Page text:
This will change from school to school – for some it may be used as a main judging tool – meaning that those with the requisite academics will then be screened for interview using the CASPer primarily. For others it may be used as an adjunct, to check that students don’t score very lowly. How important the test is to you will therefore depend on the schools that you choose and their use of the test.
Is the CASPer difficult?
This is a subjective question, but it is normally seen as a tough assessment of soft skills. The questions are not designed to be simple and easily answered, rather to be complex enough that you have to demonstrate an ability to think in a logical way. If you are able to prepare effectively and become used to the question formats, then the test need not be overly stressful.
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Should I study for the CASPer?
Yes. Whilst the developers of the test claim that it is immune to preparation, research has found that preparation can help. Any aptitude test can be revised for – even an IQ or EQ test can still be prepared for. If you consider two otherwise identical people, one of whom has answered 100 practice questions, and compared their answers for each to a model answer, and then timed themselves throughout multiple practices, versus one who has never researched the test format before, who do you think would do better? You should give yourself the best chance of success, and of taking the exam in your stride.
You should note that you will only get better through practising with the help of model answers, and feedback.
What is a good CASPer score?
Your score will be a huge determinant in the likelihood of your gaining an interview at a medical school. We can look at the example of McMaster University, the first to introduce the CASPer test, that is now a part-owner of the company that administers the test. They explain that the CASPer accounts for a third of the pre-interview score for any applicants. We can also see that of the students admitted, many have below average GPA and MCAT (around 30%) – showing that a competitive CASPer score and a good interview are vital to succeeding in the admissions process. You can contact the admissions department of certain schools that you are interested in to find out more information
How do I do well in the CASPer exam?
In order to succeed, you must have a clear plan on how to approach both your preparation for the test, and the test itself.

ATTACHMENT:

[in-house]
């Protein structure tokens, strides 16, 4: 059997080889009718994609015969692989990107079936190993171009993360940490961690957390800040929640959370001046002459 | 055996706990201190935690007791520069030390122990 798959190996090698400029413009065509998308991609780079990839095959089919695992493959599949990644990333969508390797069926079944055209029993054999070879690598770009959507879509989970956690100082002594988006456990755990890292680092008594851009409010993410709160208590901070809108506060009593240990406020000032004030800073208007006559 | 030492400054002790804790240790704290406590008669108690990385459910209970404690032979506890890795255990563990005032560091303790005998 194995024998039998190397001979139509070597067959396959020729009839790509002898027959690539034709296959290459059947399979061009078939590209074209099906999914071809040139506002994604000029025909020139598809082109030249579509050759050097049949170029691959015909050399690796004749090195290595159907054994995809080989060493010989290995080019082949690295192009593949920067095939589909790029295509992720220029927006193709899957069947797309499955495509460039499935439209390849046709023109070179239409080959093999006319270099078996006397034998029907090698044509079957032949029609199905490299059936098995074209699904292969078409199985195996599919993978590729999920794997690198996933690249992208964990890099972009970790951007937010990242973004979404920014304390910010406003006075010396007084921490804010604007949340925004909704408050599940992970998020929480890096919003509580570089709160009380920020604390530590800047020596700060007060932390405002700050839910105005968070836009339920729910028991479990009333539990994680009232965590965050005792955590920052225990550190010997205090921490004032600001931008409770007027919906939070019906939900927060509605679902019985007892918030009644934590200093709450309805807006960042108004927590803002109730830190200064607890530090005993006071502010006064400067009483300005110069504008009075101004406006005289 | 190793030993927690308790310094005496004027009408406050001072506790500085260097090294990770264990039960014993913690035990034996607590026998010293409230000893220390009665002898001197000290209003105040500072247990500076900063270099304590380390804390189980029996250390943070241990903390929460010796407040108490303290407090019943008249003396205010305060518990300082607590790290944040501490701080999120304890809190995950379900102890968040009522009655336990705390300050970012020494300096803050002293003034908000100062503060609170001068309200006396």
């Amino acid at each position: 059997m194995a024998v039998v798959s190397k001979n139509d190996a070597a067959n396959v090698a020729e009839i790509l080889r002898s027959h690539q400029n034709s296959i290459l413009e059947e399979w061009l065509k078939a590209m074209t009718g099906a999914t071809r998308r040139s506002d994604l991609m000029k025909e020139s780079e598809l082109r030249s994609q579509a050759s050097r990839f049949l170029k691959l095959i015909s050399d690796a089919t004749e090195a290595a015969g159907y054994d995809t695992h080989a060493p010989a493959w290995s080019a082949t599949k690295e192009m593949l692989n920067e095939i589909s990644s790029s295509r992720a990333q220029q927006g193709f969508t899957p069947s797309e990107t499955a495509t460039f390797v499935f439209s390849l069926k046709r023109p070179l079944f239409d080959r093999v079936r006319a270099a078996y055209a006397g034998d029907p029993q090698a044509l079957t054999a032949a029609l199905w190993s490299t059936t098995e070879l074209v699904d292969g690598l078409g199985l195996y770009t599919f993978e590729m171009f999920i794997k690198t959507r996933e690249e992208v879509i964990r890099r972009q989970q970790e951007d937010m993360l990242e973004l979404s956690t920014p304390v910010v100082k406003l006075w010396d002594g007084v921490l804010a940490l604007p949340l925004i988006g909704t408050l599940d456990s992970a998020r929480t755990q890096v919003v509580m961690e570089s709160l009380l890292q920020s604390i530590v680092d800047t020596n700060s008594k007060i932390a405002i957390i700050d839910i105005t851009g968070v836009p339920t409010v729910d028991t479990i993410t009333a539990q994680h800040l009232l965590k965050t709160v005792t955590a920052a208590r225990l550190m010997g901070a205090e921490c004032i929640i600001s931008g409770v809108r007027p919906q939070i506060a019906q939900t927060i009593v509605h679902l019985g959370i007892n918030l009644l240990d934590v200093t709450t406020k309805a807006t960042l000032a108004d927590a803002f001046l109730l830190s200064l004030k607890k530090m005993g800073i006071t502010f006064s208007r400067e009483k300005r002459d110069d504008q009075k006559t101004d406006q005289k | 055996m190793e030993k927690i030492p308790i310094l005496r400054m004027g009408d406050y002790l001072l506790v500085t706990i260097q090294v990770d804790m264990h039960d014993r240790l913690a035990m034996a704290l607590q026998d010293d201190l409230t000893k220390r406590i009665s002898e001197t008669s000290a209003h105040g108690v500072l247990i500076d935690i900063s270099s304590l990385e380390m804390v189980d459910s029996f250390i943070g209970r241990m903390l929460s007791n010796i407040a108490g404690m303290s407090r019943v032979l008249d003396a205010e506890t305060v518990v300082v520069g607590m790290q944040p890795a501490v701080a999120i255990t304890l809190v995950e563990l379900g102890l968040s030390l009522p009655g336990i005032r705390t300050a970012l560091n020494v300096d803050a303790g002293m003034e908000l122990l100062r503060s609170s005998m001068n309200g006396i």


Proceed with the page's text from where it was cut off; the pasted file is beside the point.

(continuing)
During the test
When sitting the test, you should prioritise time management – be aware of how long you have spent on a question and how long you might have left. Always plan your answer first, as a coherent answer will be quicker to write and more likely to succeed than an unplanned and rambling answer.
Always demonstrate professionalism through formal wording, awareness of others and their cultures, and through avoiding any wording or content that could be perceived as politically incorrect.
During video questions, speak clearly and make sure to emphasise core concepts. Don’t rush, and take time to think if needed.
Before the Test
You should give yourself 2 months to prepare for the test, which is enough time to learn the behaviours and attributes that you will be expected to demonstrate. You should begin by thoroughly researching the test, so that you understand exactly what you are preparing for. Then, your preparation should consist of working through practice questions, and consistently checking your answers against model answers or feedback. Only through checking your answers will you be able to progress. You should prepare your own approach to the questions, based on the following approach.
Develop an approach to the questions
This is an outline of how to approach any question type.
Firstly, review the brief to understand the following:
- Relevant Role
Are you a teacher? Or a parent? Are you a manager or a junior? Your role will determine how you are able to react, how quickly, the background elements that you should consider, and who else you may choose to involve.
- Scenario Focus
What type of scenario is this? Depending on the scenario type, your focus/expected questions will vary – for example in a team-working question, your focus should be very different to a resilience question, and you ought to find keywords to involve for each.
- Capture the Core Concern
If you could correct only one issue, which would you choose?
- Assumptions & Additional Information
What assumptions does the prompt make, and what additional information might you require to answer it?
- Relevant Role
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Read all 3 questions before commencing your answers
- This ensures that your answers for different questions don’t overlap – a common error is to answer the third question as part of question one and so forth